Since December until now, the pattern of behaviour of the price has consisted of shy reactions followed by retreats. It seems that things have changed and that we are decidedly facing a rise. The increase accumulated by the Spanish price in April (€0.035/kg) is not bad at all bearing in mind the vicissitudes suffered by the price since December. Anyhow, we are leaving the first four months of the year with an average price of €0.954/kg LW, which is still heartbreaking.
Spring has arrived like every year together with winds of change. In Spain we are slaughtering at the full capacity of the abattoirs, and we are exporting (to the rest of the EU and to third countries) beating records every month. The average weights of the carcasses are still higher than normal, but they are lowering slowly.
In the rest of the EU, there are also very important slaughterings, and the exports to the Far East (Japan, South Korea and, very especially, China) are behaving very well, with record amounts exported so far this year.
The exportation to third countries is the key. Europe maintains its competitivity in front of the US and Canada thanks to the weakness of the euro against the dollar. For the moment being things are like that. The possibility of Russia authorising European exports is still very remote.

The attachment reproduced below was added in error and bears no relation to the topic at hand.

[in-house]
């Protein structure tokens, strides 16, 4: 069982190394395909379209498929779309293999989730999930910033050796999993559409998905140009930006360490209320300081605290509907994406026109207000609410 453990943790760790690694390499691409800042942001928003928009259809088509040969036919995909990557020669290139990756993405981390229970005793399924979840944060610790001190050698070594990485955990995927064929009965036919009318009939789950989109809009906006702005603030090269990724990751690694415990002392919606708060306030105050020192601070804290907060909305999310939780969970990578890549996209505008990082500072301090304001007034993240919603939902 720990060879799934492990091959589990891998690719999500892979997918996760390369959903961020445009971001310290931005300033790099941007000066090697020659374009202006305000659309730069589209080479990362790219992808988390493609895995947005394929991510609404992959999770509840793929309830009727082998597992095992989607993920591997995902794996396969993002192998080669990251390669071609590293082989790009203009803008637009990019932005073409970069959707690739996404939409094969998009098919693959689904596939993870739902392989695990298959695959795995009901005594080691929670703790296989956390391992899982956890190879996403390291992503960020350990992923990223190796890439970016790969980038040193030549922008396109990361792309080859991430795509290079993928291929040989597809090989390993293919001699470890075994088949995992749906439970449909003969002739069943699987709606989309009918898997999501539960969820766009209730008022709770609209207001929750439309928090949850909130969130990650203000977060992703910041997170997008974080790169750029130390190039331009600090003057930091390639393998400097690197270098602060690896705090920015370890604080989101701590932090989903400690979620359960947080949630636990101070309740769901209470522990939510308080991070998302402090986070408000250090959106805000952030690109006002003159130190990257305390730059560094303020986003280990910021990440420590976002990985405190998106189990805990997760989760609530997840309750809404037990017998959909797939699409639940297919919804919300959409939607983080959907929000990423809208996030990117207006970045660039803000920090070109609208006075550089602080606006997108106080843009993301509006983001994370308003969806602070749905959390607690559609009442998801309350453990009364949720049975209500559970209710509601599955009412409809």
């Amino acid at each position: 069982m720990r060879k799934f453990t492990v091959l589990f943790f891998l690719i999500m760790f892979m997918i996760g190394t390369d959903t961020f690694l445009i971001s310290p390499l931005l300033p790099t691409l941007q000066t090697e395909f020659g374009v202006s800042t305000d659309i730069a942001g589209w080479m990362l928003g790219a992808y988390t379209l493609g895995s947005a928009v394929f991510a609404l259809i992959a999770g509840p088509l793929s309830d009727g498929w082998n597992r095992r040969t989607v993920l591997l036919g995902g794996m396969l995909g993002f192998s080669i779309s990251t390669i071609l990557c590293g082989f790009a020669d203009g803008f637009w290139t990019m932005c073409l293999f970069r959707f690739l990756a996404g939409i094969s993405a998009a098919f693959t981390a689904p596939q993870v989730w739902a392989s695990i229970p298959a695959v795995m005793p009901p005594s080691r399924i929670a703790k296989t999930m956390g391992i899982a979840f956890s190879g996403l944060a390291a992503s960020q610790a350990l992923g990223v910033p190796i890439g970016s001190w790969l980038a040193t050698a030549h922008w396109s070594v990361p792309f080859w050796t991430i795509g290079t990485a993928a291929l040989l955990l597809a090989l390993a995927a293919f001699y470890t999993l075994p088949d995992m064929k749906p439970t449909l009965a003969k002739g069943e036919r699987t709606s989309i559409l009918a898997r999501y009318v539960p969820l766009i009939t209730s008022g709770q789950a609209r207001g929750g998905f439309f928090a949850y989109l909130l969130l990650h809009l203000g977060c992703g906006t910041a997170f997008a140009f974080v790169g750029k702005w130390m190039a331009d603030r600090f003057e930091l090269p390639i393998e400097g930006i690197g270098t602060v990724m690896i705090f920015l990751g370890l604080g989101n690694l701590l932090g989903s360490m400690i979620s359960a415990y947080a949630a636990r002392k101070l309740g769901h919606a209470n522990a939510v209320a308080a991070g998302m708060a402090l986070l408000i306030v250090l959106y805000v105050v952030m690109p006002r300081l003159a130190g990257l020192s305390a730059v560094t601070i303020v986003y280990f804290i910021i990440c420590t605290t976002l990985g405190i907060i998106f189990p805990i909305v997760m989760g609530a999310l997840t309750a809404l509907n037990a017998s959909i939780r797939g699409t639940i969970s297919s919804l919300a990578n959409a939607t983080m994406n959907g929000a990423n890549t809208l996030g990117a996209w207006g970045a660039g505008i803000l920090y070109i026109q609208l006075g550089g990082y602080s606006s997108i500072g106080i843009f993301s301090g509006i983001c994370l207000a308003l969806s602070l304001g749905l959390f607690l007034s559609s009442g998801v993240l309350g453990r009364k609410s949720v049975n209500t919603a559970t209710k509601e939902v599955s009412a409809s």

In April we have known that Mexico has authorised the importation of Spanish pork. To this aim, it has approved some Spanish abattoirs and butchering rooms. Mexico is a very interesting destination, because it is a part of the trio of countries that will import more than 1 million tonnes of pork this year. This is a good door that has opened for the Spanish pork.
An important part of the private storage pork stock will be released in May. Its impact on the market is a real mistery, although we think that its final effect will be almost unnoticeable.
May will be faithful to its history, and the Spanish price should be able to gain some more cents. The key lays in being able to keep the extraordinary slaughtering pace, which, in turn, depends on being able to keep the exports at the current high pace. Consumption in Europe (the famous German barbecues) should help.
Surely, the worst has already passed. We will have to see where our price can get to.
The American writer Ralph Waldo Emerson once said: “The years teach much which the days never learn.”